It's not often a tight end finishes as a team's leading receiver but Andrews was a mismatch for opposing defenses last season. He was a downfield threat who was only one of two tight ends (Travis Kelce) with 200-plus receiving yards on receptions 20-plus yards downfield last season, according to PFF.
Even as the Ravens have added more talent around him, Andrews has the potential to be a 1,000-yard receiver this season. His size and athleticism make him un-guardable at times, and pundits are excited to see his development.
"I feel like he is just scratching the surface with that combination of him and Jackson," ESPN's Rob Ninkovich said, via 247 Sports. "I just feel like he is gonna be a very good tight end for years to come."
Ravens Among Teams Best Set for the Future, But Cap Space Concerns Loom
There's no question the Ravens have a talented young roster, and Bleacher Report's Gary Davenport believes that bodes well moving forward.
Davenport ranked the Ravens as his second-best team set up for the future behind the Kansas City Chiefs but expressed one glaring concern.
"The Ravens' biggest challenge in coming years may not be winning football games; it's finding the cash to keep all of this talent in Charm City," Davenport wrote.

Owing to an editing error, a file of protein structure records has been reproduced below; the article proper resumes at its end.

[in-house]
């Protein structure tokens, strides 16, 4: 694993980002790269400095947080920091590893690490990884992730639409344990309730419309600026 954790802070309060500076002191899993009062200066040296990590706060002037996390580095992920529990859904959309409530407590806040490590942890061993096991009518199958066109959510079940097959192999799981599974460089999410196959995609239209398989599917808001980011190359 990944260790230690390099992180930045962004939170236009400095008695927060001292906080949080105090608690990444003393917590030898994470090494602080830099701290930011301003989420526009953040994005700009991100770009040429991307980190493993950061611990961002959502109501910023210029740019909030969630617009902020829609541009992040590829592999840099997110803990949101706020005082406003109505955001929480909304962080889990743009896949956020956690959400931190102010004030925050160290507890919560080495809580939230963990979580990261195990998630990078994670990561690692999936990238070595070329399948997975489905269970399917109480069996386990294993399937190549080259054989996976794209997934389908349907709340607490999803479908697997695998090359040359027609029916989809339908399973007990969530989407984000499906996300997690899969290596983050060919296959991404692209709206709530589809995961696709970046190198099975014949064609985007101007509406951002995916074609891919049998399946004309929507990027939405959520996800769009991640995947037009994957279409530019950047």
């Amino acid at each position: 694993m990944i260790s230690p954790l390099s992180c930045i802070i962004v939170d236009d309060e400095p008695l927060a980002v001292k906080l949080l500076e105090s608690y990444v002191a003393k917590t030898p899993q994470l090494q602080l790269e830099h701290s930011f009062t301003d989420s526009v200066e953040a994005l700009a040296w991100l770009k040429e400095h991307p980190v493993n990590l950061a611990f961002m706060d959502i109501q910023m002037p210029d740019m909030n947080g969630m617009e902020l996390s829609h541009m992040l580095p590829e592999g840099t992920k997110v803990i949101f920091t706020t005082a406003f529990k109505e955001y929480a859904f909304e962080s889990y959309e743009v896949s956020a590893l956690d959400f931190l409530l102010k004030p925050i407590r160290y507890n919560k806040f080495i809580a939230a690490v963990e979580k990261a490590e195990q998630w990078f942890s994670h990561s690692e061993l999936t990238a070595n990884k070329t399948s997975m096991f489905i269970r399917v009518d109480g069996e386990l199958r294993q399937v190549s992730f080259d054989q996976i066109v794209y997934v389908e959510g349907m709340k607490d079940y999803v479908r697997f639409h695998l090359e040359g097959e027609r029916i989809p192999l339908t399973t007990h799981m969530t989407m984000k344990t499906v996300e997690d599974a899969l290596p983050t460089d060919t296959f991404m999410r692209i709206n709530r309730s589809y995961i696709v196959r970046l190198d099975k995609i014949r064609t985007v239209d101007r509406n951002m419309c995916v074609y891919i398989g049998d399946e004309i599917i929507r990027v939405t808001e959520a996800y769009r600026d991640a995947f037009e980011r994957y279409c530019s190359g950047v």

It's a good problem for any team to have. The Ravens are in this position because of their success developing homegrown players, but this offseason they're already facing the challenges of keeping a young core together.
Players such as Ronnie Stanley and Marlon Humphrey are in line for significant paydays in the next few seasons, while Jackson, Andrews, and others are right behind.
As our own John Eisenberg wrote, seven of the 13 Pro Bowlers for the Ravens last season were still playing on their rookie contracts. That comes with a cost.
"Success of that magnitude at drafting and developing players is likely to lead to success on the field, and the Ravens are no exception. Their young players helped them go 14-2 in 2019, with another winning season widely forecast for 2020," Eisenberg wrote. "But such success is costly in the NFL. It's what everyone wants, but there's a price attached. A high price."
- NFL.com's Adam Rank predicts the Ravens will finish 11-5 this season.